What if the future of data centers may be under the sea? At Microsoft, the team of researchers behind Project Natick think it is not a crazy idea, and they actually recently tested a prototype of a self-contained data center that can function hundreds of feet below the surface of the ocean.
Of course, Microsoft researchers had to run into many obstacles, including environmental concerns and unforeseen technical issues, but they think it's all worth it because the rewards could be great.
Like all tech companies who run online services, Microsoft is always looking for ways to add more power to its cloud computing systems. The company is already managing more than 100 data centers around the globe, but building more data centers is a long and expensive task. So, Microsoft researchers wanted to solve this problem and design a new type of data centers that could be deployed faster: according to the team, if the company could mass produce these news undersea data centers, they could shorten the deployment from two years to just 90 days.
This breakthrough could also bring many environmental benefits: first of all, remind that data centers need a lot of energy to power your Internet needs. They also need to be cooled, either by air-conditioning or liquid cooling. So, putting data centers undersea could fix that expensive problem, plus the sea could also be used to generate renewable electricity, either via a turbine or a tidal energy system.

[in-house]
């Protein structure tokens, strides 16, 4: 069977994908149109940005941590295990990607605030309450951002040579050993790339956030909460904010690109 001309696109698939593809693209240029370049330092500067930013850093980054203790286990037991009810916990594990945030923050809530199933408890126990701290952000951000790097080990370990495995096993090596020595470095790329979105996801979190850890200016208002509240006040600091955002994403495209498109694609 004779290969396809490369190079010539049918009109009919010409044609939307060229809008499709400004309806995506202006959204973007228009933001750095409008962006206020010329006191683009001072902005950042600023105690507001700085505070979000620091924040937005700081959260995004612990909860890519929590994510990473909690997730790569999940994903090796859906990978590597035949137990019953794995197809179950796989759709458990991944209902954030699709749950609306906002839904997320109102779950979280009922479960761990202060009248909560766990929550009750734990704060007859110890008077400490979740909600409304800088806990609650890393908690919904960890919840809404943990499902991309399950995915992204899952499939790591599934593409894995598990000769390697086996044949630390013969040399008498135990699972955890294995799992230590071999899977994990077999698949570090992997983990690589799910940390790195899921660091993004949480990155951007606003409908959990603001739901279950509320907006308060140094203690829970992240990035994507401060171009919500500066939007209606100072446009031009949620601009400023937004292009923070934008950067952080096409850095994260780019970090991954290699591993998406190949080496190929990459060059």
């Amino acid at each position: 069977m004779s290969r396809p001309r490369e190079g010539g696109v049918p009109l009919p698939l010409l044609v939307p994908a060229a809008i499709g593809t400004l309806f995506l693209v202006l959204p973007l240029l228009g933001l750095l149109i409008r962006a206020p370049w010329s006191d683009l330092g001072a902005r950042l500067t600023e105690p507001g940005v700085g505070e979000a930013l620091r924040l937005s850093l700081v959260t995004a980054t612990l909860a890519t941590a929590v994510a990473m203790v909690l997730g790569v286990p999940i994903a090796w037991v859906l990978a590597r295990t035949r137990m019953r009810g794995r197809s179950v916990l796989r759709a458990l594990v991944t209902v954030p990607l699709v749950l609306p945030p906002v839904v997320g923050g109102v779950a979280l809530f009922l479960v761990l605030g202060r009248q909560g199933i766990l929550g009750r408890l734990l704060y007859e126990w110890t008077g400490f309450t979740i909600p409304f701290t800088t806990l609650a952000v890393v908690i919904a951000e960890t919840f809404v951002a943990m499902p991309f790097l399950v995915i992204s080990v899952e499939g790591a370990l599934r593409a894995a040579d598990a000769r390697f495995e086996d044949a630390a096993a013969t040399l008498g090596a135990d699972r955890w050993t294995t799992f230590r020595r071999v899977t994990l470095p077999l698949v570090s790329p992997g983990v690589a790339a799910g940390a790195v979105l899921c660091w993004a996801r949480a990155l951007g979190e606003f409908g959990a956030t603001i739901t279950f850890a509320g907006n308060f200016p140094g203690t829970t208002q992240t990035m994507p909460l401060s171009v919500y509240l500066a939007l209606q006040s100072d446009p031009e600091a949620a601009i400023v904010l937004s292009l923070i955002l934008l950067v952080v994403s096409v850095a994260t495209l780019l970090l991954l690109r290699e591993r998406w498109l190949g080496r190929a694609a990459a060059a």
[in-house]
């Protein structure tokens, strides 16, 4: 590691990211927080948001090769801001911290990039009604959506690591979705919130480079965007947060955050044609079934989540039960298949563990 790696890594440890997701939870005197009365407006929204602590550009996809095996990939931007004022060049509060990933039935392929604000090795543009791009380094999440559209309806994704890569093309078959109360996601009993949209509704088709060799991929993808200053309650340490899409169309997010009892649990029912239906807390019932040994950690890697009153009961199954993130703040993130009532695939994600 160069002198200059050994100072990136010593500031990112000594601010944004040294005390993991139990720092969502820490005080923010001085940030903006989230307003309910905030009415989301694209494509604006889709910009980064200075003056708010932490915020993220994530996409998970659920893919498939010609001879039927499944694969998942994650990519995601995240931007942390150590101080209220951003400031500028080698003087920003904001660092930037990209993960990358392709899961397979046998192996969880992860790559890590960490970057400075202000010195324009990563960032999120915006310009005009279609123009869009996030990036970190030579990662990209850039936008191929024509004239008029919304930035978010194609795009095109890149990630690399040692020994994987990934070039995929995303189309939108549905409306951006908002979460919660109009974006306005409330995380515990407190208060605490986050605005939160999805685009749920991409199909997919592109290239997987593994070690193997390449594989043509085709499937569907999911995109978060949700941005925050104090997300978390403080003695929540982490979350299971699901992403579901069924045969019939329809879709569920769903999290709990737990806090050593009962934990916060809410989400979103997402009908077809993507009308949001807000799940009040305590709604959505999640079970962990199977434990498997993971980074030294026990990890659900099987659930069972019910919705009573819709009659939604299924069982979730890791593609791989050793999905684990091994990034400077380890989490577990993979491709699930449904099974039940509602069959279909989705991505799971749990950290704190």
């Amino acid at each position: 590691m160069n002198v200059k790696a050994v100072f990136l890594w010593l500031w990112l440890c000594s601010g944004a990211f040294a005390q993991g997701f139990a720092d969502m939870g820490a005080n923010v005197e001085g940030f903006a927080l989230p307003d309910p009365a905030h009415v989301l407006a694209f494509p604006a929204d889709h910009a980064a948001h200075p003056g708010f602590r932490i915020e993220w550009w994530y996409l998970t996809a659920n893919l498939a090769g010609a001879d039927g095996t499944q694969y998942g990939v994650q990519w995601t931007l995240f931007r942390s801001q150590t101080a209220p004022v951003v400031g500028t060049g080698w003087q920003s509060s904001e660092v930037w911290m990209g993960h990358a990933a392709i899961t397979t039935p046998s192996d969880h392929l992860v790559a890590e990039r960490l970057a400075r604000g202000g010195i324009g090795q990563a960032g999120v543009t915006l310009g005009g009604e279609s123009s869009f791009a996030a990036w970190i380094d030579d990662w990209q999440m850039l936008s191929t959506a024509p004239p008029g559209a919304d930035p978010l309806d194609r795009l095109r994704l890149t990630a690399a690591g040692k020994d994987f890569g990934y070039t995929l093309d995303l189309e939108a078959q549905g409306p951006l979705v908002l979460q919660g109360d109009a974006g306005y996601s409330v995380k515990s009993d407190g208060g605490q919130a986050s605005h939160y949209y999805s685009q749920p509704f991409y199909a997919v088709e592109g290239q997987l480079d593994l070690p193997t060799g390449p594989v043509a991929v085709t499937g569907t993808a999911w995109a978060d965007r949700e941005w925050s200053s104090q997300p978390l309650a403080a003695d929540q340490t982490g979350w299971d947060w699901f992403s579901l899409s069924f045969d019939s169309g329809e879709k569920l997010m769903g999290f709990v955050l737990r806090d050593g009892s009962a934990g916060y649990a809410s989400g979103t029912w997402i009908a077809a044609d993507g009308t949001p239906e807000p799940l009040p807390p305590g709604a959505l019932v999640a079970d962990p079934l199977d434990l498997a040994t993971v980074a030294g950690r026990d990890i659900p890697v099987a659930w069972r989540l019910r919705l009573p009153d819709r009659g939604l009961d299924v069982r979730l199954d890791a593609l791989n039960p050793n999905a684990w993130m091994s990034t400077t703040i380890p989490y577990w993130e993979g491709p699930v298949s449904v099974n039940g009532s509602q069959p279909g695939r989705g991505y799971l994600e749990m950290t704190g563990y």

Microsoft also explains that these Natick data centers could be used for at least 20 years, with 5-year redeployment cycles, before having to be retrieved and recycled.
And what about customer benefits? According to Microsoft researchers, these undersea data centers could be more efficient if they're installed closer to big urban centers, as that can guarantee lower delays and latency for your favorite Internet services.
As many things could go wrong with such a breakthrough project, Microsoft researchers monitored the prototype container with cameras and various sensors to record data like temperature, humidity, the amount of power being used for the system, etc. Norm Whitaker, head of special projects for Microsoft Research NExT, explains: “The bottom line is that in one day this thing was deployed, hooked up and running. Then everyone is back here, controlling it remotely. A wild ocean adventure turned out to be a regular day at the office. This is speculative technology, in the sense that if it turns out to be a good idea, it will instantly change the economics of this business. There are lots of moving parts, lots of planning that goes into this. This is more a tool that we can make available to data center partners. In a difficult situation, they could turn to this and use it.”
Project Natick is still currently at the research stage, as the team is thinking about the project’s next phase, which could include a vessel four times the size of the current prototype with as much as 20 times the compute power.
We're always amazed to see Microsoft execute on great ideas, and we can't wait to see how Microsoft will take this project to the next level! If you want to know more about Project Natick, don't hesitate to check the dedicated website.